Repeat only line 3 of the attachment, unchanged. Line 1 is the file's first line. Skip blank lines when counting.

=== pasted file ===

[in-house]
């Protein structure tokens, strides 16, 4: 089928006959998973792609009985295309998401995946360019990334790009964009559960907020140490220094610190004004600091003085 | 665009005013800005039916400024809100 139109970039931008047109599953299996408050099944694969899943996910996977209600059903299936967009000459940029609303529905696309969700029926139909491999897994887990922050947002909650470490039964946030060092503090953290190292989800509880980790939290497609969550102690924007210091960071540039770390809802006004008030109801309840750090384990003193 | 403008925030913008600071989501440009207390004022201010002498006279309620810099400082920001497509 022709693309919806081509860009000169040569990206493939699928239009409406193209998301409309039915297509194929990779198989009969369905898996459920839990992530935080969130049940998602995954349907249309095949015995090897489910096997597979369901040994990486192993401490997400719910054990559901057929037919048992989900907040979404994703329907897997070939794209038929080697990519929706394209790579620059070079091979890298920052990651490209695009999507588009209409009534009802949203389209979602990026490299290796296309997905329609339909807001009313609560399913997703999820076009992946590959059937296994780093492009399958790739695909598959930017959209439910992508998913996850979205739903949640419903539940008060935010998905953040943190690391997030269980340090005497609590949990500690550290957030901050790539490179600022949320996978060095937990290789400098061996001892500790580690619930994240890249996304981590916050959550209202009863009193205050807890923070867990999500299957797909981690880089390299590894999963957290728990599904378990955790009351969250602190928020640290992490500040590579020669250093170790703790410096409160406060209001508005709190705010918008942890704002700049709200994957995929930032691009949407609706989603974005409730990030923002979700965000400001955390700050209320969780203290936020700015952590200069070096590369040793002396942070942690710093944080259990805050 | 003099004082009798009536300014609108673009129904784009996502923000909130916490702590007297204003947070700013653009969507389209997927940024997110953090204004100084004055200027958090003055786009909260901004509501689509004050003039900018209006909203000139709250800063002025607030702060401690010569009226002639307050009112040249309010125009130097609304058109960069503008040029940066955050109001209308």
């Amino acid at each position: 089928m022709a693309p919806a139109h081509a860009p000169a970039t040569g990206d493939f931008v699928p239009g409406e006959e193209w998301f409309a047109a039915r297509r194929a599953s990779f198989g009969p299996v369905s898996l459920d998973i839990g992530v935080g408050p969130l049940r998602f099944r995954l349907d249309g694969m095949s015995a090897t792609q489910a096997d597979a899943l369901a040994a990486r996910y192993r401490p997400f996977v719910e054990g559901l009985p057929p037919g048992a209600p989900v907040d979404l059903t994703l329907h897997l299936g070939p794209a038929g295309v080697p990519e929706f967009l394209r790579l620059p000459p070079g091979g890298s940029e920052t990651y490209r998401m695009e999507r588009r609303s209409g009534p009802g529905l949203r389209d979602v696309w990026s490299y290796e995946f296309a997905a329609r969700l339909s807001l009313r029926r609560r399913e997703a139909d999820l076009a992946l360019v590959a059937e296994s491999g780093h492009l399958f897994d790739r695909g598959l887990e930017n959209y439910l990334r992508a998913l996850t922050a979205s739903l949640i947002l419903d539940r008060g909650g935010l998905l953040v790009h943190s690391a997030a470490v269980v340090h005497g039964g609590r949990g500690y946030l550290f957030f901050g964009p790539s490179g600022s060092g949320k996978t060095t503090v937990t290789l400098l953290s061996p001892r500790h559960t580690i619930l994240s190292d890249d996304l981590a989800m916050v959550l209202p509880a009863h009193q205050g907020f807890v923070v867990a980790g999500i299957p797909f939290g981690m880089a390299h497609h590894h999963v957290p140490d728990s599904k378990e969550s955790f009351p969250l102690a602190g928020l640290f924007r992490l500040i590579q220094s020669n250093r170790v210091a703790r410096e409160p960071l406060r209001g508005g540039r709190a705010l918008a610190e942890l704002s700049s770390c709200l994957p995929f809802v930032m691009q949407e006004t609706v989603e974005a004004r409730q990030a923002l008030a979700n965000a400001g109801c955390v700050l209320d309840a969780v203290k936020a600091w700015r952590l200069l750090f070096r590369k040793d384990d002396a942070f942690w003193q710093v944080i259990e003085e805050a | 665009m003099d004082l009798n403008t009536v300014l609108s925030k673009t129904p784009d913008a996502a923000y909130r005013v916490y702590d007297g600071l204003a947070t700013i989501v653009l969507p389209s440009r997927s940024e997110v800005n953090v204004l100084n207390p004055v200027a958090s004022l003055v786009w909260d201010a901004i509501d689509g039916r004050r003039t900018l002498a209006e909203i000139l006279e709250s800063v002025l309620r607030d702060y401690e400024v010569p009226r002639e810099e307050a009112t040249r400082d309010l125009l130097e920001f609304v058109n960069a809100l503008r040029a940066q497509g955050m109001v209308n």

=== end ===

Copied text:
């Amino acid at each position: 089928m022709a693309p919806a139109h081509a860009p000169a970039t040569g990206d493939f931008v699928p239009g409406e006959e193209w998301f409309a047109a039915r297509r194929a599953s990779f198989g009969p299996v369905s898996l459920d998973i839990g992530v935080g408050p969130l049940r998602f099944r995954l349907d249309g694969m095949s015995a090897t792609q489910a096997d597979a899943l369901a040994a990486r996910y192993r401490p997400f996977v719910e054990g559901l009985p057929p037919g048992a209600p989900v907040d979404l059903t994703l329907h897997l299936g070939p794209a038929g295309v080697p990519e929706f967009l394209r790579l620059p000459p070079g091979g890298s940029e920052t990651y490209r998401m695009e999507r588009r609303s209409g009534p009802g529905l949203r389209d979602v696309w990026s490299y290796e995946f296309a997905a329609r969700l339909s807001l009313r029926r609560r399913e997703a139909d999820l076009a992946l360019v590959a059937e296994s491999g780093h492009l399958f897994d790739r695909g598959l887990e930017n959209y439910l990334r992508a998913l996850t922050a979205s739903l949640i947002l419903d539940r008060g909650g935010l998905l953040v790009h943190s690391a997030a470490v269980v340090h005497g039964g609590r949990g500690y946030l550290f957030f901050g964009p790539s490179g600022s060092g949320k996978t060095t503090v937990t290789l400098l953290s061996p001892r500790h559960t580690i619930l994240s190292d890249d996304l981590a989800m916050v959550l209202p509880a009863h009193q205050g907020f807890v923070v867990a980790g999500i299957p797909f939290g981690m880089a390299h497609h590894h999963v957290p140490d728990s599904k378990e969550s955790f009351p969250l102690a602190g928020l640290f924007r992490l500040i590579q220094s020669n250093r170790v210091a703790r410096e409160p960071l406060r209001g508005g540039r709190a705010l918008a610190e942890l704002s700049s770390c709200l994957p995929f809802v930032m691009q949407e006004t609706v989603e974005a004004r409730q990030a923002l008030a979700n965000a400001g109801c955390v700050l209320d309840a969780v203290k936020a600091w700015r952590l200069l750090f070096r590369k040793d384990d002396a942070f942690w003193q710093v944080i259990e003085e805050a | 665009m003099d004082l009798n403008t009536v300014l609108s925030k673009t129904p784009d913008a996502a923000y909130r005013v916490y702590d007297g600071l204003a947070t700013i989501v653009l969507p389209s440009r997927s940024e997110v800005n953090v204004l100084n207390p004055v200027a958090s004022l003055v786009w909260d201010a901004i509501d689509g039916r004050r003039t900018l002498a209006e909203i000139l006279e709250s800063v002025l309620r607030d702060y401690e400024v010569p009226r002639e810099e307050a009112t040249r400082d309010l125009l130097e920001f609304v058109n960069a809100l503008r040029a940066q497509g955050m109001v209308n």